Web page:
Hey fellow photography grinders,
The number one complaint I hear from fellow contributors to Microstock sites is that their stock images should be yielding much more than 25 cents per download. I hear them, but I feel that many fail to really understand the Microstock subscription plan business model, how to take full advantage of its strengths.
Before we get ahead of ourselves, what the hell is this ‘subscription plan’?
One parallel is the popular Netflix business model, where users pay a flat monthly subscription costing $9.99 (or similar) for unlimited viewing pleasure. In stock photography, it’s not much different.
The client pays a monthly fee, varying from $50 to $250 (depending on the plan & agency), for a maximum number of RF downloads per month. Simple and easy to use and that’s why clients love them.
At the higher-end subscription plans costing upwards of $200, customers would be able to download over 700 RF images a month! These volumes are probably reserved to marketing / publishing businesses as an average blogger has no need for that many images.
Here’s a general breakdown of subscription plans between Microstock Agencies:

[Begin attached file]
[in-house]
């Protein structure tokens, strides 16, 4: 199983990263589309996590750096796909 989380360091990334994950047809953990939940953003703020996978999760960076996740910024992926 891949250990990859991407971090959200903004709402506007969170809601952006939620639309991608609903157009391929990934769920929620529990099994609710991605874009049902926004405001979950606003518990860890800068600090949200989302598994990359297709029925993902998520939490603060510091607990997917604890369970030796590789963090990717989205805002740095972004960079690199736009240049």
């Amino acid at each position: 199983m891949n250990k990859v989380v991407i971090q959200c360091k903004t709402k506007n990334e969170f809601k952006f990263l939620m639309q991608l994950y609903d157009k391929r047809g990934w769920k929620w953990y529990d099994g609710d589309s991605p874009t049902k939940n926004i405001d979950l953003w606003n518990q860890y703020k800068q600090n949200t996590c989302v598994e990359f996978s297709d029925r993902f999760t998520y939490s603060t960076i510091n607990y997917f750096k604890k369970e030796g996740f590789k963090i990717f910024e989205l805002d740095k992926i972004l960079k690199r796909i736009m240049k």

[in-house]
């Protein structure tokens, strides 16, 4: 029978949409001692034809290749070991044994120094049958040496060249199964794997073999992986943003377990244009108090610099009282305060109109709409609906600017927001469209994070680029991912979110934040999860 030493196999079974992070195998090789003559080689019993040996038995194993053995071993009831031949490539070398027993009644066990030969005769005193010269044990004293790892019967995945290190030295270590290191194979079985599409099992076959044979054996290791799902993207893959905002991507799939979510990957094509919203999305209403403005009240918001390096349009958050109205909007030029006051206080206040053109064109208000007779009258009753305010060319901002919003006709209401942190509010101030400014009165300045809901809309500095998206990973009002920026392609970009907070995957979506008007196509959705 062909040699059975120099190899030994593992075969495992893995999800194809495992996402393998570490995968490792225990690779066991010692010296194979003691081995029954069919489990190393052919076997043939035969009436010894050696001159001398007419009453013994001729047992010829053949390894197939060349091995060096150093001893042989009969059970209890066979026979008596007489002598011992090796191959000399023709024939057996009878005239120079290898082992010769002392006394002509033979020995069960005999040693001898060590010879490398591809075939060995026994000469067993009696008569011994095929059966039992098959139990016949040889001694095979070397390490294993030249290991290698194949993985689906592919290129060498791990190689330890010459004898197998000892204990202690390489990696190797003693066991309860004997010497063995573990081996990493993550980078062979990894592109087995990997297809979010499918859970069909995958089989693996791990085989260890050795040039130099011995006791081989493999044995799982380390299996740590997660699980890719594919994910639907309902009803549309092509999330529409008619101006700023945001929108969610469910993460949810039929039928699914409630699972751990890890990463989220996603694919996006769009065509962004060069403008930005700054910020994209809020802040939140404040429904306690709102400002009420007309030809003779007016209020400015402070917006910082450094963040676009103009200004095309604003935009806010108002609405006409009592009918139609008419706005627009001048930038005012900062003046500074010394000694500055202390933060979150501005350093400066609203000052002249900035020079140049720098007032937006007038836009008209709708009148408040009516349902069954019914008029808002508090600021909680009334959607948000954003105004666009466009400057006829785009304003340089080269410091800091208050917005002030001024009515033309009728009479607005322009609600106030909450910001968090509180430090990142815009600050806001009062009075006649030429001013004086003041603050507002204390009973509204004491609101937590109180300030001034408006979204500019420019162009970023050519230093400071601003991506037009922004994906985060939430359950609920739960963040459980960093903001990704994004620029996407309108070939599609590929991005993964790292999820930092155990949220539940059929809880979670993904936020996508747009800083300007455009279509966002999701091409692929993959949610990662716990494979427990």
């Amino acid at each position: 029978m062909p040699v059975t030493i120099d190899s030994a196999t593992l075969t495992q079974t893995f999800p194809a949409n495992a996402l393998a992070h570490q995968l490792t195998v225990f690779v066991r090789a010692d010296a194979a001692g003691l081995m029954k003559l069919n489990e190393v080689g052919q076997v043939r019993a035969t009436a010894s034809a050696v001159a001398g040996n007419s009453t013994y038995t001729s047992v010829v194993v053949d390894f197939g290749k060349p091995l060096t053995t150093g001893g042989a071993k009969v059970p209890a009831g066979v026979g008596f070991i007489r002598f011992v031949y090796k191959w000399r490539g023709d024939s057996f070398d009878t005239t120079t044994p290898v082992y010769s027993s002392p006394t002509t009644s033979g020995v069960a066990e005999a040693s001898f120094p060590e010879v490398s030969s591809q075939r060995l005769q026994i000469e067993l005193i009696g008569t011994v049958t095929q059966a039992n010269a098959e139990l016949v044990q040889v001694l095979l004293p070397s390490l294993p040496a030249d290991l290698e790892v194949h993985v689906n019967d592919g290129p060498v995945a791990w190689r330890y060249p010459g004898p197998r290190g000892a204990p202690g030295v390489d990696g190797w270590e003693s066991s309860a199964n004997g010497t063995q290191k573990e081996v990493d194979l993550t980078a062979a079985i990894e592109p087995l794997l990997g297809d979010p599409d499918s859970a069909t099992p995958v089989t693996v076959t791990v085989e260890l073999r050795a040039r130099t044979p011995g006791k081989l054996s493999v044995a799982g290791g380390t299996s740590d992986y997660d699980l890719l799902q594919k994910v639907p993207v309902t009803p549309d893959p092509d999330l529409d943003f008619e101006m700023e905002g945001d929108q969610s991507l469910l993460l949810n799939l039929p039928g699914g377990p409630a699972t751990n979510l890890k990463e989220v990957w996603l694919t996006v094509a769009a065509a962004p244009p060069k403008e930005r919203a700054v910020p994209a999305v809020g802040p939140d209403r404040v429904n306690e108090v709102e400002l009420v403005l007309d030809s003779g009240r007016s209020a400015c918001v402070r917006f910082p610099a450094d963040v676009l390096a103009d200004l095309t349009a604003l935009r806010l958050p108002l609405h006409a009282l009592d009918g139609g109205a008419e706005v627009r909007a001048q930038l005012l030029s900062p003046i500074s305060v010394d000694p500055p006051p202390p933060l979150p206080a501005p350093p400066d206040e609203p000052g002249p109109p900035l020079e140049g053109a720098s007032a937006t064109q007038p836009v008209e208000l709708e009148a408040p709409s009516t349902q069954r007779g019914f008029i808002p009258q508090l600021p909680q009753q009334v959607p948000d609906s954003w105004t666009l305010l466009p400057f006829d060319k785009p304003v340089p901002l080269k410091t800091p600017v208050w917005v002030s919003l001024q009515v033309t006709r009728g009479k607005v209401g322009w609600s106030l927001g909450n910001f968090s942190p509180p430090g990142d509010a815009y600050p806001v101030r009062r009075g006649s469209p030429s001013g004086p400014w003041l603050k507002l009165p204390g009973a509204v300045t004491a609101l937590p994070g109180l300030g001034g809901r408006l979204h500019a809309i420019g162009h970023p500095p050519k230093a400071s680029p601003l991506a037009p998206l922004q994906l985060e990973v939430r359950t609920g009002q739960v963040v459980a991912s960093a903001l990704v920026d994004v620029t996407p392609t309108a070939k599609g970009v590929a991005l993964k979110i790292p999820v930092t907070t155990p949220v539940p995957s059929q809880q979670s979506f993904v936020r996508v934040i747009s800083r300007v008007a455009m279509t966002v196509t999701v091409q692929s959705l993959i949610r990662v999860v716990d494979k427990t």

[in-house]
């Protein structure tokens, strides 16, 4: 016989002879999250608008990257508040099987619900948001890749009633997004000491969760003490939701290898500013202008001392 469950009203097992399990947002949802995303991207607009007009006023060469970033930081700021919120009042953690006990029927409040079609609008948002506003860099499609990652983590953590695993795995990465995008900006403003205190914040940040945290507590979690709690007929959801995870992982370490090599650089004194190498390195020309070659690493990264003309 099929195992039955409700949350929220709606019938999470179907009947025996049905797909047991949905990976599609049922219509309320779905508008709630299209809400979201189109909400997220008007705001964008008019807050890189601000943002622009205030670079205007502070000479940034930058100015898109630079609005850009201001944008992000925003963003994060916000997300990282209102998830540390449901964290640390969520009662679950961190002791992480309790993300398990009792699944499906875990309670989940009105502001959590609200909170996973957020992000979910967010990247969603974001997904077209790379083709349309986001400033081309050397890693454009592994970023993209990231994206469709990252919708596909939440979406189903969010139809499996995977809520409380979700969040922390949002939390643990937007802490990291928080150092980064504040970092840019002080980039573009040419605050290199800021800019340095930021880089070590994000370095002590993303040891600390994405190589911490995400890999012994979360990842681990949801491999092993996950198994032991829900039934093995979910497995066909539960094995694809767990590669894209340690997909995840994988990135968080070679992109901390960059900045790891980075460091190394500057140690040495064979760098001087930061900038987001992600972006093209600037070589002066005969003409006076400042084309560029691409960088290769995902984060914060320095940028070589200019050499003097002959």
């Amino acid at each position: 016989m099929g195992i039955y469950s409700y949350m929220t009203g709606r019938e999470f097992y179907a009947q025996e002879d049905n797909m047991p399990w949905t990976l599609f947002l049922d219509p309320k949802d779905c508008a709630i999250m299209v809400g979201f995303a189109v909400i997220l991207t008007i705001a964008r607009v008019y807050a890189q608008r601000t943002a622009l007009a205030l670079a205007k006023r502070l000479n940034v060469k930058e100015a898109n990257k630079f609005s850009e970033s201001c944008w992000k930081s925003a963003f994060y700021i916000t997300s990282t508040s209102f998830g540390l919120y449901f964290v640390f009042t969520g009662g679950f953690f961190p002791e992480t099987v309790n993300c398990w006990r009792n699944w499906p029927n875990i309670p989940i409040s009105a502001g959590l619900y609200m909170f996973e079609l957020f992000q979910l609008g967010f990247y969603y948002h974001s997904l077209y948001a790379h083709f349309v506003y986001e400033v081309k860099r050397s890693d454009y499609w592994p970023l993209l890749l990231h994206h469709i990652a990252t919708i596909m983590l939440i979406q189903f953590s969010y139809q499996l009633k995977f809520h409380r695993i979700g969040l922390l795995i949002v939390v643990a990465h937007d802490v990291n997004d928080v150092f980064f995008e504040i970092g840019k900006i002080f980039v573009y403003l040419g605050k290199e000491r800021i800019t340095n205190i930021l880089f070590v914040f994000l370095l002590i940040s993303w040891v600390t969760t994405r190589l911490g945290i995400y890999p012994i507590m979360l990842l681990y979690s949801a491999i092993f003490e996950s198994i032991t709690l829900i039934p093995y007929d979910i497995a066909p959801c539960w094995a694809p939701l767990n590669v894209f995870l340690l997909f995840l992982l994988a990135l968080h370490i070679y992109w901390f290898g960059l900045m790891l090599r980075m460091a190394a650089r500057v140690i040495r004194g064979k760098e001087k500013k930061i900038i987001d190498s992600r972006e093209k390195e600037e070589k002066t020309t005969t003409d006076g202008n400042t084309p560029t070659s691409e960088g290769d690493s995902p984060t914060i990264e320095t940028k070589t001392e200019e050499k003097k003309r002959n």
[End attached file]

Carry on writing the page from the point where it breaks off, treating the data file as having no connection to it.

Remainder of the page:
Let’s face the facts, subscription commissions are low!
I’m not going to sugar coat it, the commissions per download are small, generally around 25 – 40 cents / per downloaded RF image. Probably took you a lot more investment in terms of time and expenses to produce those images to earn a pitiful 25 cents. I mean, that’s not even enough to buy a cup of coffee.
Leave your ego at the door
Take a deep breath and think things through.
The good news is that once your images are accepted, assuming they have some commercial value, they should be regularly downloaded under the subscription plan. When I see regularly, I mean multiple times a day for months/years to come. Do the math and those 25-40 cents do add up and quite quickly!
In fact, in my previous blog where I outline my top 5 best selling images at Shutterstock, they combine for a total of around 1200 which equates to a nice $436 and growing everyday. Now, I strategically didn’t include any mention of on-demand downloads or extended licenses so that figure is MUCH HIGHER, more than triple. But in this article we’re only focusing on subs.
I’ve done some calculations and subscription downloads make up nearly half of my total income at Shutterstock and the same holds true to other Agencies that offer such plans.
Some images should not be licensed under ‘subscriptions’
Now for the juicy bit where I give you some advice. In my book, I go into great lengths to outline which types of images should not be licensed at Microstock sites where customers may license them under subscription plans. Once the quality of your images improves, I would highly recommend that these ‘premium’ images should be licensed as Rights-Managed at Midstock agencies to earn higher commissions.
These ‘premium’ images generally have a combination of the following three elements (just a sneak peak, sorry I can’t give everything away):